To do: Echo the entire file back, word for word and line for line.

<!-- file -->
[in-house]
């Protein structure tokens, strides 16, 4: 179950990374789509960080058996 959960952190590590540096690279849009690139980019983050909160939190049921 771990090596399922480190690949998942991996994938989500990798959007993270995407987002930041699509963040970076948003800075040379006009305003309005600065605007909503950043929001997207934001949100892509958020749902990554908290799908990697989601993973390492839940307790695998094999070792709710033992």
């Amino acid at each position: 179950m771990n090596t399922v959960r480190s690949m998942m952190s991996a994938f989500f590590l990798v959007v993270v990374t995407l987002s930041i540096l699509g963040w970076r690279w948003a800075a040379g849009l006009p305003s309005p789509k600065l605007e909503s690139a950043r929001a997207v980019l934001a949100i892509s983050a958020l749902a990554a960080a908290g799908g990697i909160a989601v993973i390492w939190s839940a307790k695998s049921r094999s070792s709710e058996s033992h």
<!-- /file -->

[in-house]
């Protein structure tokens, strides 16, 4: 179950990374789509960080058996 959960952190590590540096690279849009690139980019983050909160939190049921 771990090596399922480190690949998942991996994938989500990798959007993270995407987002930041699509963040970076948003800075040379006009305003309005600065605007909503950043929001997207934001949100892509958020749902990554908290799908990697989601993973390492839940307790695998094999070792709710033992």
């Amino acid at each position: 179950m771990n090596t399922v959960r480190s690949m998942m952190s991996a994938f989500f590590l990798v959007v993270v990374t995407l987002s930041i540096l699509g963040w970076r690279w948003a800075a040379g849009l006009p305003s309005p789509k600065l605007e909503s690139a950043r929001a997207v980019l934001a949100i892509s983050a958020l749902a990554a960080a908290g799908g990697i909160a989601v993973i390492w939190s839940a307790k695998s049921r094999s070792s709710e058996s033992h």